Bio from Stanton’s Facebook page:
Paul Stanton is honored to run as a candidate to represent the State of Florida in the U.S. Senate. A world-traveled individual, Paul has been living in Florida after serving in the U.S. Army and roaming the continental U.S. as an information technology specialist. After six years of service and a tour of duty in Iraq, Paul received his honorable discharge from the U.S. Army and immediately adopted a philosophy of responsible service to community. He was the founding member of the Indiana University-Purdue University Fort Wayne Students Against War organization and led protests against violence and interventionism in Iraq and Afghanistan. At one point he even sued the airport for the right to protest the use of overly-invasive body scanners in airports. As your Senator, he will fight for the rights of everyday citizens to preserve the freedoms that are quickly being eroded by corrupt partisan politics.
Paul is committed to an agenda based on the principles of individual freedom and a common sense-approach to taxes. As Senator, he promises to advance a platform of non-aggression, seeking to end the United States involvements in the Middle East and mitigating the harm we have already caused. Additionally, he advocates for an end to the “War on Drugs” and incarceration of users, and instead advocates for treatment and education for those who are addicted. Paul will also demand an overhaul of the federal tax system, where even those who are poor are still overburdened with taxes on the fruits of their labors through a “War on the Poor.” A resident of Deland, Florida, Paul lives
surrounded by family, friends, and neighbors who are proud to call him one of their own.
According to his Twitter, @StantonForLiberty, his stance can be simplified into "Anti-violence, anti-coercion, anti-fraud". So what does this mean, and where does he stand on the issues?
On Business Taxation:
Businesses leave the United States for a multitude of reasons, one of which, is corporate taxation. While corporate taxation can contribute to stifling business and job growth, this is especially true for small businesses. Large corporations are actually in a much better position to handle taxation because of their ability to pay it and/or move operations offshore as to avoid the taxation. Small businesses that are incorporated and looking to grow are not awarded those same privileges.
The first step to fostering competition is producing a more free market with lower government intrusion and taxation for small businesses. If elected, I will propose to cut taxes for companies with less than $500,000 in revenue completely, and work to reduce taxation for all businesses as much as possible. This reduction for small businesses is a positive first step, as small businesses will be able to take that saved money and invest it in growing their business and expanding the economy.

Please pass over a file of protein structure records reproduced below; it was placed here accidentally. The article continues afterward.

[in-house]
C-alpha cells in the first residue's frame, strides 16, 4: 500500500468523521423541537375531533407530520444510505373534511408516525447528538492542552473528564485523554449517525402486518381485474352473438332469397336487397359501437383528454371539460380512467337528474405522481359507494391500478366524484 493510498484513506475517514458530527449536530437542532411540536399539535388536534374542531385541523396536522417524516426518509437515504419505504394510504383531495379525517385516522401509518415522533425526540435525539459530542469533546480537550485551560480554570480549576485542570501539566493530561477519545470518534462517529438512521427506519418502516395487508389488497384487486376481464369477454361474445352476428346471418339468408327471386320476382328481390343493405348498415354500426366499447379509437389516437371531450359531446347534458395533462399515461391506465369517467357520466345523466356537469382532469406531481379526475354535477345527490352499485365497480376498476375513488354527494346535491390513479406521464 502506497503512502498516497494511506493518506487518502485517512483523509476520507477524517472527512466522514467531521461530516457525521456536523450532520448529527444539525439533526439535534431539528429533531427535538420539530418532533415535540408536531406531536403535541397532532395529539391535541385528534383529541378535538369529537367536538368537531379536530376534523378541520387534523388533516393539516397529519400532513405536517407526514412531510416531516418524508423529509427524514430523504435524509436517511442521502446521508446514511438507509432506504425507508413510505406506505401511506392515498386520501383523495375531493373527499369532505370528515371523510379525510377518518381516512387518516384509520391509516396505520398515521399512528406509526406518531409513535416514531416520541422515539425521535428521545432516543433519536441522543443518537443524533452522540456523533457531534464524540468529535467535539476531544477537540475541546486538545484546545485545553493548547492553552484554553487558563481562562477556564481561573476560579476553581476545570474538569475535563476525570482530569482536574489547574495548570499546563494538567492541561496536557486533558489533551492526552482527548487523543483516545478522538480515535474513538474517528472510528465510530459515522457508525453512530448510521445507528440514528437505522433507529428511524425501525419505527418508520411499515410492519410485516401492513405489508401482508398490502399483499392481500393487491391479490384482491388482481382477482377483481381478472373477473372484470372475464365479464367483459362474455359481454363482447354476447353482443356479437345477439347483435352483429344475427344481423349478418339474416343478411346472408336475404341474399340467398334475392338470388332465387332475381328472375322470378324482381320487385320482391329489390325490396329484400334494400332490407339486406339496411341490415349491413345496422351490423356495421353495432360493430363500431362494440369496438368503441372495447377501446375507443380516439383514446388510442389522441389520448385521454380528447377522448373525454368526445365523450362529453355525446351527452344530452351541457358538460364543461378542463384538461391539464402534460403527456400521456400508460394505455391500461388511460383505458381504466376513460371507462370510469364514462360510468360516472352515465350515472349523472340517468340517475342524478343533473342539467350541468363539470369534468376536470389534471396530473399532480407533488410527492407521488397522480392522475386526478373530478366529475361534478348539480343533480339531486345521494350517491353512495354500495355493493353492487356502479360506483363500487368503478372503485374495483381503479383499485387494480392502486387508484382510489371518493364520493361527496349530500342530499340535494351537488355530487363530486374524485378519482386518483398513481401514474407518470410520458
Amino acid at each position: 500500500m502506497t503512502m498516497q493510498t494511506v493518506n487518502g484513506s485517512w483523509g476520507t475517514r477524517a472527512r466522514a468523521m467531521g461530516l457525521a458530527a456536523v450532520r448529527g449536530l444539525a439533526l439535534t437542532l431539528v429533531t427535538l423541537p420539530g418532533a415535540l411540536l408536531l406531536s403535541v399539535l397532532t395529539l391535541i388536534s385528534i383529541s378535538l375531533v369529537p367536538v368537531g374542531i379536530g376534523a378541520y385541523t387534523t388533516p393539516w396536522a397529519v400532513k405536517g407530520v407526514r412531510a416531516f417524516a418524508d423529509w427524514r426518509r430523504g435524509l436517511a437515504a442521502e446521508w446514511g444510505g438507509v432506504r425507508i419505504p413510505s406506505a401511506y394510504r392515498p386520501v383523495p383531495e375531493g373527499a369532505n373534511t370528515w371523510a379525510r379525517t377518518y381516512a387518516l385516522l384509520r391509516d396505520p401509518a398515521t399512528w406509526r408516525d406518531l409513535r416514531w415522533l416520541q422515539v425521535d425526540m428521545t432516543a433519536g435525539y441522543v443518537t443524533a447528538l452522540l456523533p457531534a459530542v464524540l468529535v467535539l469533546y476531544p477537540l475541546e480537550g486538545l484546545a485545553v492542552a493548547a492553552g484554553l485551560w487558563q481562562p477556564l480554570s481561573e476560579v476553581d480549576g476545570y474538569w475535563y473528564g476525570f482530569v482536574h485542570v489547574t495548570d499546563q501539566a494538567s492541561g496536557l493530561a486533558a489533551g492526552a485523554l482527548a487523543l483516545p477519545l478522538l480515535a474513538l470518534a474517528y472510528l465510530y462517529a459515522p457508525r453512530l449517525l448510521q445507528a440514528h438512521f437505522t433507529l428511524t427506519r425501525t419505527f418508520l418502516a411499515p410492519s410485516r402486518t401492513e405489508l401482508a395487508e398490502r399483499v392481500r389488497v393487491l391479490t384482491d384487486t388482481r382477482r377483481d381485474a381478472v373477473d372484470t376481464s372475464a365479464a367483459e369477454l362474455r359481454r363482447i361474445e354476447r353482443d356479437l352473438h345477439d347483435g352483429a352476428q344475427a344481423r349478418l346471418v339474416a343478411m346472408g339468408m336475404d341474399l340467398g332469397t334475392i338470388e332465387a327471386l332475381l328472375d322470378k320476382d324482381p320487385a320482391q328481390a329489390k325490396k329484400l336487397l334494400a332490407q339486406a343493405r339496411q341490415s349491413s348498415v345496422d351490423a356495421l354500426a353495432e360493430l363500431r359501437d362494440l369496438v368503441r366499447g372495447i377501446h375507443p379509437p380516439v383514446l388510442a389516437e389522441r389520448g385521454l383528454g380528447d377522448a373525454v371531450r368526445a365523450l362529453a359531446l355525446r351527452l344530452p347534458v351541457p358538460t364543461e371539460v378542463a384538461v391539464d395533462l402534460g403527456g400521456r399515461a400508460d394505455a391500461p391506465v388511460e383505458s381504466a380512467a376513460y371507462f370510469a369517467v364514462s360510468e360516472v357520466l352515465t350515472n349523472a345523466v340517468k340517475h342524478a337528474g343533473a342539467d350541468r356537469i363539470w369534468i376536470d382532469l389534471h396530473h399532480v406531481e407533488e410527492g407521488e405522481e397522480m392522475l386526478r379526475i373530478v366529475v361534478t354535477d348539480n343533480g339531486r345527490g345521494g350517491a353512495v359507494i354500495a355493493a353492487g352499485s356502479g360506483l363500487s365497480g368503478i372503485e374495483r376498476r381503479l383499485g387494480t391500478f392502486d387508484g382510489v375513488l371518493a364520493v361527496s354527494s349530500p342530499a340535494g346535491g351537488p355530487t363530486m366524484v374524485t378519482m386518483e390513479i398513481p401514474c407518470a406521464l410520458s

In addition to lowering tax rates for small businesses as a first step to reducing taxation for businesses across the board, I will work to eliminate the taxation on repatriated profits from overseas. There is over $2.1 trillion dollars sitting overseas that should be in the United States if it were not due to our tax policies. I will work to bring those dollars back here so they can be invested and help grow the economy.
On Drug Reform:The “War On Drugs,” has become a device through which those in power have taken our liberties from us, and provide only fear and oppression in return. By bringing this war to an end, we will be able to remove the roadblocks that prevent addicts from getting help, and end the pattern of selectively-enforced felony convictions created by the “War on Drugs” that oppress minorities, the poor, and those not well connected, and that encourage drug users to retreat in fear from their families, their aspirations.
To this end, I support the immediate decriminalization of all drugs, the end of mandatory-minimum sentencing for drug-related offenses, and the end of policies that mandate costly and ineffective drug testing for recipients of welfare and other forms of government aid. I also support reducing tax burdens for private rehabilitation programs in order to make them affordable for more people, and to protect the privacy of those suffering from drug addiction. Additionally, I support returning the right to vote nation-wide to those convicted of nonviolent drug-related offenses.
On Poverty Alleviation:While many politicians pay lip service to helping the poor and disadvantaged, the policies they have put in place actually look more like a war on the poor than a war on poverty. Creating opportunities for all Americans, especially the most marginalized in society, must be a priority. Instead, the focus of policymakers has been on creating a system by which the rich are able to socialize their losses across society at the expense of the poor and working class. We must have a strong economy that provides opportunities for Americans from every walk of life, not just the corporate elite.
The first step that should be taken is to eliminate FICA taxes for all workers under the poverty line. While this will certainly help the individual worker, this will also help employers and encourage job growth. The disenfranchised in society also rely heavily on government services that often produce more waste than results. Direct charitable help to the poor should be encouraged, and this can be done by instituting a dollar for dollar tax rebate for charitable donations. This will help eliminate a lot of the waste that is incurred by federal programs designed to provide services to the poor, while also encouraging individuals to be more charitable.